Other Than Losing Baca To The County, The Political Status Quo In Rialto Will Remain

The political status quo in Rialto will remain intact, as Rialto Mayor Deborah Robertson and Councilmen Andy Carrizales and Rafael Trujillo have all scored convincing reelections in this year’s municipal contest.
Robertson, who served on the council for ten years before achieving election as mayor in 2012, was reelected to the mayor’s post for the second time. This also marks the second time she has bested former City Councilman Ed Palmer, who ran against her unsuccessfully in 2016. This year, Robertson held off Palmer and Lupe Camacho.
Robertson dodged controversy earlier this year when the council tasked the Los Angeles-based law firm of Manatt Phelps & Phillips to look into Robertson having voted to provide a nonprofit corporation headed by her daughter community development block grant funding entrusted by the federal government to the Rialto City Council for distribution over a period of at least seven years. That potential crisis resulted from Robertson intransigently insisting for more than five months that she had engaged in no wrongdoing whatsoever and that she was intent on voting late this spring to endow the Bethune Center-National Council of Negro Women, of which her daughter Milele Robertson has been president since 2016, with more Community Development Block Grant funding. This had taken place after the accounting firm of Teaman, Ramirez and Smith late last year alerted the city that the familial relationship existed between the mayor and the leadership of the Bethune Center. Teaman, Ramirez and Smith subsequently charted over $200,000 that the Bethune Center-National Council of Negro Women had received in Community Development Block Grants distributed by the Rialto City Council since 2012 and at least four years of rent-free quartering that organization, which offers what is described as job training services, was provided in in a city-owned building at 141 S. Riverside Avenue in Rialto. Ultimately, Robertson sidestepped deeper scandal by agreeing, at the last minute, to recuse herself from the vote endowing the National Council of Negro Women/Bethune Center with $40,417 to fund its young adults academic and pre-employment skills program.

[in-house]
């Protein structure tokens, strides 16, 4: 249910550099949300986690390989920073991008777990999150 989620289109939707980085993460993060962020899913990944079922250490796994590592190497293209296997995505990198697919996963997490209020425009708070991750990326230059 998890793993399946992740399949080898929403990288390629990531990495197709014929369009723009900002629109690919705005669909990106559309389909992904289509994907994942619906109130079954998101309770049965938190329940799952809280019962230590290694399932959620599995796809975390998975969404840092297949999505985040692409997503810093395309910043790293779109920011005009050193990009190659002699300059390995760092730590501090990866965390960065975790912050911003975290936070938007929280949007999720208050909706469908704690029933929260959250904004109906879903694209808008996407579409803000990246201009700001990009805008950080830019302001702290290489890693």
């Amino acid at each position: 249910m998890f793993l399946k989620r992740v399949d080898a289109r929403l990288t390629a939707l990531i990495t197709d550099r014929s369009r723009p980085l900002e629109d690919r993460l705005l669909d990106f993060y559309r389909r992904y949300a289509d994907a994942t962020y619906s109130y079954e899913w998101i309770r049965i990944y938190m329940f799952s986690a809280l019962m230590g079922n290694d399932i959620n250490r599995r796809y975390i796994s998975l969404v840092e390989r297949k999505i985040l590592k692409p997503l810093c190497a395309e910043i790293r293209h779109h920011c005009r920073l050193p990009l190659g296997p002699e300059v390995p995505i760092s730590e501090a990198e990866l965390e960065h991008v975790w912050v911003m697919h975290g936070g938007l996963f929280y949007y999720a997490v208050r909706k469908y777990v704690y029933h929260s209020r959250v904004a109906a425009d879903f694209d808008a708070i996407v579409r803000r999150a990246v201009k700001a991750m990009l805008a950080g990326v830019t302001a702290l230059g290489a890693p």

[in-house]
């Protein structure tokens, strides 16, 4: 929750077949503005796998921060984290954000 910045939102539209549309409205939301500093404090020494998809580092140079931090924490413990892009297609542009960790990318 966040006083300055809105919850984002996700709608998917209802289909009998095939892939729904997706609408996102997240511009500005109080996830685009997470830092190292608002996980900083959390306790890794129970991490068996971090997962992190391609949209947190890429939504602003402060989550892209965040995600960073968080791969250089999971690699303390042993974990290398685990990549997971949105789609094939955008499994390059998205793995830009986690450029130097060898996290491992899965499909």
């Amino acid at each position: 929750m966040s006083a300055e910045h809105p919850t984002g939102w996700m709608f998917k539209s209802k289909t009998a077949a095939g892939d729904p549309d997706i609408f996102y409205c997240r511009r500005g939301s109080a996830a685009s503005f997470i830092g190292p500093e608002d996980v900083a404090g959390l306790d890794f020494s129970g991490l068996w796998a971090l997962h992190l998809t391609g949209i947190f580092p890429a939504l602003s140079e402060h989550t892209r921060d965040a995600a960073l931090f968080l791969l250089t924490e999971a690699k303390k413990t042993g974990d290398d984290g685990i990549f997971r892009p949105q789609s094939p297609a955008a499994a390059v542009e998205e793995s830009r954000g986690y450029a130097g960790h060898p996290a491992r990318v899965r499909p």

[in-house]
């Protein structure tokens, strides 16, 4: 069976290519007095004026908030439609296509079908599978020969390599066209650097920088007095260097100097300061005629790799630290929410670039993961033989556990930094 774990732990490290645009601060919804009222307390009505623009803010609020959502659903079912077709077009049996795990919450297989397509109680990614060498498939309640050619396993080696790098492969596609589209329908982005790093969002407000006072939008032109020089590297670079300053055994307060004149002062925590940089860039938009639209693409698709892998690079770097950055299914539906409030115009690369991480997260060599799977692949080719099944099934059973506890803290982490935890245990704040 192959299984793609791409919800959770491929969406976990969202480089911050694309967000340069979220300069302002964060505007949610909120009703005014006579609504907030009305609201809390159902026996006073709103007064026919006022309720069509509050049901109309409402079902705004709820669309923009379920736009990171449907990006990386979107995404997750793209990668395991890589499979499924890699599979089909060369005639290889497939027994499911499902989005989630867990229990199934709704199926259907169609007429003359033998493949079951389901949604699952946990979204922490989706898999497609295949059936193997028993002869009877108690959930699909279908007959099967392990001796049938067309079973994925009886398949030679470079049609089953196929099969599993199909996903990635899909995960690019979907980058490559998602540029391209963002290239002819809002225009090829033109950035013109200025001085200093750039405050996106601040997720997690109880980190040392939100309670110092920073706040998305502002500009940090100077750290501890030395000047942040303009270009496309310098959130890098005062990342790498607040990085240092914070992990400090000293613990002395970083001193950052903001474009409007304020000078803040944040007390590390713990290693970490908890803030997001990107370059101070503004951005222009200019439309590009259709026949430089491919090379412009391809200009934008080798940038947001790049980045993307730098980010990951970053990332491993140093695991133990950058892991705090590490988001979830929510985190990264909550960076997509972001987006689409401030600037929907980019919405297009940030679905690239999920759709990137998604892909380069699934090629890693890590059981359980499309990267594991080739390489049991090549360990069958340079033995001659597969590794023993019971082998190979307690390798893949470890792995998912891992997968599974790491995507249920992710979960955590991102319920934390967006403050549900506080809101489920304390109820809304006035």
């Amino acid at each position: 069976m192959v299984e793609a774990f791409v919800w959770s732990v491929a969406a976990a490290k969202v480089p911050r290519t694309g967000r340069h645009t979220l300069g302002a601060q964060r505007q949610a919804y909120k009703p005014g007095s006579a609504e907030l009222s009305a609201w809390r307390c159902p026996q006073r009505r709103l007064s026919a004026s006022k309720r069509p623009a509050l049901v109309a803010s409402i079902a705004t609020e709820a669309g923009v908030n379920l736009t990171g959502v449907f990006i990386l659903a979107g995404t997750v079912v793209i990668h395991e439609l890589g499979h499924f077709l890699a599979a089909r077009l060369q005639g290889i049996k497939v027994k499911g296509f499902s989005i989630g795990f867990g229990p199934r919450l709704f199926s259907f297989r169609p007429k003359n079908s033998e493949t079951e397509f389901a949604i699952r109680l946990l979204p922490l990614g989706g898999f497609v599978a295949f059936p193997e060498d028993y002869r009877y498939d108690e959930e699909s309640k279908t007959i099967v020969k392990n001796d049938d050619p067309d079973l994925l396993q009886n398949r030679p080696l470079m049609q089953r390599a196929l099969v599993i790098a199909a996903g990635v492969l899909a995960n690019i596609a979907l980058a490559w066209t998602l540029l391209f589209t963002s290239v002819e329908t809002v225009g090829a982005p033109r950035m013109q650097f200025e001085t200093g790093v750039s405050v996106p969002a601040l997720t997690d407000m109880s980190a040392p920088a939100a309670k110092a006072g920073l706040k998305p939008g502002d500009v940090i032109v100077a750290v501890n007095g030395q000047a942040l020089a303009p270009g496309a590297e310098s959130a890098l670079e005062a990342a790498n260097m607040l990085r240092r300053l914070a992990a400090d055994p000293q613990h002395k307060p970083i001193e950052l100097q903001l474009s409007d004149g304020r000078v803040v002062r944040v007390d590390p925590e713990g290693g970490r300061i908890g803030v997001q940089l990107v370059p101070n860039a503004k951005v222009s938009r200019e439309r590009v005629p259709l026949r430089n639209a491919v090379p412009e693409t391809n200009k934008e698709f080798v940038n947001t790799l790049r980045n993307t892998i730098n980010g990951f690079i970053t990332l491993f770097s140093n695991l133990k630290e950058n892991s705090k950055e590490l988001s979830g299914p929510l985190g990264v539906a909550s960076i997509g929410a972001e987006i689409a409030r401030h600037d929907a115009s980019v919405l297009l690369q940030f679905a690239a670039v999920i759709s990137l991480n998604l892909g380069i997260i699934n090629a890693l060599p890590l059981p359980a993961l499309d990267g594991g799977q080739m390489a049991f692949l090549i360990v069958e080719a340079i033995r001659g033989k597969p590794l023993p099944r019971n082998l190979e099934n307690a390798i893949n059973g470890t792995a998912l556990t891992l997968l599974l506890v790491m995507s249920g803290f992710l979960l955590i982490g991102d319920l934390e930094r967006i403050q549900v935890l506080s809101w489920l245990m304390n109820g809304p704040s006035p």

Robertson’s mayoral reelection effort was further complicated over bad blood that was generated when her challenger Camacho in August apparently prevailed in obtaining the Democratic endorsement in this year’s mayoral race. Through a twist of parliamentary procedure and a creative use of Roberts Rules of Order and the San Bernardino County Central Committee’s bylaws that endorsement was withheld from Camacho. It was claimed that Camacho failed to qualify for the endorsement because the central committee’s policy is to deny the endorsement to a candidate prevailing on the majority vote for endorsement if that candidate is competing against a Democratic incumbent unless he or she obtains 60 percent or more of the votes cast. It was asserted at the August 27 endorsement meeting that Camacho had received less than 60 percent of the votes cast. Subsequently, however, it was demonstrated that those abstaining or not casting a vote were being counted as no votes, and that when the votes were accurately counted, Camacho had won the endorsement fair and square.
Previously, in 2012, Robertson had gotten the Democratic endorsement in her maiden mayoral race against Councilman Ed Scott, a Republican, and in 2016, she had again garnered the Democratic endorsement when she ran against the Republican Palmer.
It was alleged that Robertson had used improper influence to cheat Camacho out of the Democratic endorsement this year, such that the Democrats made no endorsement in the race at all. The matter was a serious breach of trust, many Democrats maintained, as it went counter to democratic principles. This was of consequence, they said, because Rialto is a majority Democratic city where of its 48,181 voters, 25,434 or 52.8 percent are Democrats, while registered Republicans in Rialto number 7,660 or 15.9 percent.
No harm, no foul, Robertson’s forces say, as Robertson cruised to an easy victory over both Camacho and Palmer.
Though the results are not official, incumbents Carrizales and Trujillo, both of whom were first elected in 2016, appeared to be easily outdistancing their competitors, Stacy Augustine, Andrew George Karol, Theresa “Terrie” Schneider and Michael Taylor.
As of 4 p.m. today, the 22,114 votes tallied by the registrar of voters office show Robertson has 10,894 votes or 49.26 percent to Camacho’s 6,007votes or 27.16 percent and Palmer’s 5,207 votes or 23.55 percent. Trujillo polled 10,360 votes or 30.29 percent and Carrizales had 8,425 votes or 24.63 percent. Augustine captured 14.58 percent of the vote, Taylor 13.59, Schneider 8.9 percent and Karol 7.98 percent.
With Robertson, Carrizales and Trujillo returning to serve for four more years, the only attrition from the council this year as a consequence of the November 3 election will come as a consequence of Councilman Joe Baca, Jr. being obliged to resign so that he can accede to the position of Fifth District county supervisor. On Tuesday, Baca defeated Fontana Councilman Jesse Armendarez in a run-off contest to succeed current Supervisor Josie Gonzales.
-Mark Gutglueck

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